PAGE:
Unflattering photos – the main trigger for getting into shape
Getting into shape is easier said than done, especially when you hit that annoying plateau where no amount of dieting and exercise seems to shift stubborn areas of fat. Often we put up with these unwanted lumps, bumps and wobbly bits—that is until something happens to trigger us into taking action.
Health worries often serve as a wake up call for people who are significantly overweight, but for those within a healthy BMI range—who simply want to get rid of stubborn fat—the triggers are purely aesthetic, as our survey revealed.
What would trigger the public to getting in shape?
We asked 1,000 women what would influence them into refining their body shape, here’s how they responded…
- Seeing an unflattering photograph of themselves came out as the top trigger that would prompt women to refine their body shape, attracting 50% of the votes.
- Getting back into clothes that no longer fit would encourage almost a third of those surveyed to tackle unwanted curves.
- Shaping up after childbirth would be the incentive for 8% of women.
- One in twenty feel they would be triggered by a divorce or relationship break-up.
- Peer pressure plays little part in shaping up, with only 4% saying they would choose to tackle stubborn fat because their friends were also trying.
- Encouragingly, only 2% would be influenced by celebrities/role models’ bodies.
Although these triggers can lead to positive results, it can still be shocking—not to mention upsetting—to see an unflattering photo of yourself or fail to squeeze into your favourite jeans. The good news is, there are a number of things that you can do to slim down your body shape.
Andrew Challenger, owner of personal training company Arch8Fitness, specialises in helping his clients refine their silhouette by supporting them both in and out of the gym. During his time as a personal trainer Andrew has experienced clients coming to him citing all manner of reasons for wanting to get into shape, and he has seen how these triggers can help them stay on track to achieve their goal.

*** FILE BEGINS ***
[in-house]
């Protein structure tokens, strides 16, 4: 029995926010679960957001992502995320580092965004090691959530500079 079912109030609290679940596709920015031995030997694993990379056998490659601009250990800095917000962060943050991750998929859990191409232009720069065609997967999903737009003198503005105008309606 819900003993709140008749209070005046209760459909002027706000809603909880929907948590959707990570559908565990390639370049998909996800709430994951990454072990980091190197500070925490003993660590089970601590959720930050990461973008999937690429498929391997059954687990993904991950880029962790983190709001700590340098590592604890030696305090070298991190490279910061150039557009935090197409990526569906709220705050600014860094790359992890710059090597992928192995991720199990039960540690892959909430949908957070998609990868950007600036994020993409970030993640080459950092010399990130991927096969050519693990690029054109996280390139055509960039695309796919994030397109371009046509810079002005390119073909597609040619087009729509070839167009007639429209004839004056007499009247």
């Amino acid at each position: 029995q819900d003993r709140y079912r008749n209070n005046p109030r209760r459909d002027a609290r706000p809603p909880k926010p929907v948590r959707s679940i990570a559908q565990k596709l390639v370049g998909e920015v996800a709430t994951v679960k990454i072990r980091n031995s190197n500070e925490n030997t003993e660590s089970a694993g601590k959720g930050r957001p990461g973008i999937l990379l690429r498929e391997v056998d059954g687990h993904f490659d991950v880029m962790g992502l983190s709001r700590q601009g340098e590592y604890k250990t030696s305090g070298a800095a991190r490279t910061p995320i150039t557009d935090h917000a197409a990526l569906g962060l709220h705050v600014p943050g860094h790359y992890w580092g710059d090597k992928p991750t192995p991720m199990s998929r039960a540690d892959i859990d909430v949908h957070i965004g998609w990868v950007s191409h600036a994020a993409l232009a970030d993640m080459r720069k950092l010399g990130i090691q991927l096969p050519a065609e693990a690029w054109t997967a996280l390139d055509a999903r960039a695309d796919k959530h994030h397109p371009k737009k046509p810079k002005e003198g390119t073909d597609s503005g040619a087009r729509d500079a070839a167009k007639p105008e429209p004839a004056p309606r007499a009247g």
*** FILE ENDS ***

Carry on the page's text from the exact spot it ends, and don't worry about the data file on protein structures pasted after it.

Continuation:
“Setting goals gives your life direction and boosts your motivation and self-confidence. It’s key to set yourself a goal or target, otherwise you won’t be motivated to achieve the desired results.”
Reminding yourself of your trigger—and how it made you feel—is a good incentive to take positive action; however, it is important to be realistic about how quickly you will achieve your goal. This also applies to those who use a particular date—such as a wedding or beach holiday—as a trigger to tackle stubborn fat. As Andrew explains, the pressure of an unrealistic goal can sometimes have the opposite effect:
“Having a target can sometimes put clients under too much pressure. If you are getting into shape specifically for a special occasion, you can put so much pressure on yourself that you end up feeling really low and just give up. Have a realistic target that you can gradually work towards, even if it takes a few months.”
Plateaus are often mentioned when working towards an improved silhouette. As Andrew highlights, this is a common point for his clients to give up, hence the importance of keeping gym routines fresh and ensuring that exercise is supplemented with a healthy diet.
“Giving up is easy, some clients get to the point where they just can’t go on and need to try something new. I always help with nutrition as this is equally important and a key factor for weight
Crossing the final hurdle
Although embarking on a stricter diet and exercise plan is the obvious solution for tackling unwanted curves, this is not always the right solution for everyone. Some people—particularly women in or approaching middle age—find it almost impossible to shift the last bits of stubborn fat, no matter how hard they try. This is where non-invasive cosmetic treatments like SculpSure can help them over the final hurdle and smooth out any lingering lumps and bumps, particularly when stubborn fat tends to cling to areas which are harder to target, such as the chin or love handles.
While an unflattering photo can provoke you to take positive action, it is important not to become obsessed with it. Many things can contribute to an unflattering image, as professional photographer Timothy Taylor says:
“There are so many things that can make even the most photogenic person look bad on camera, especially if they are caught off guard. People are always snapping away on camera phones so chances are you will be captured eating, mid-conversation or staring into space at some point or another. Factor in poor lighting, unflattering angles and even being positioned on the edge of a group—which sometimes can give the illusion that a person is wider than they actually are —and it is no wonder we can sometimes appear not looking our best.”
The key to successful body contouring is to keep everything in perspective. Although a bad photo or a too-tight outfit will undoubtedly rock your confidence, if it proves to be the trigger to help you achieve your perfect silhouette there is every chance you will be thankful for it in the long run.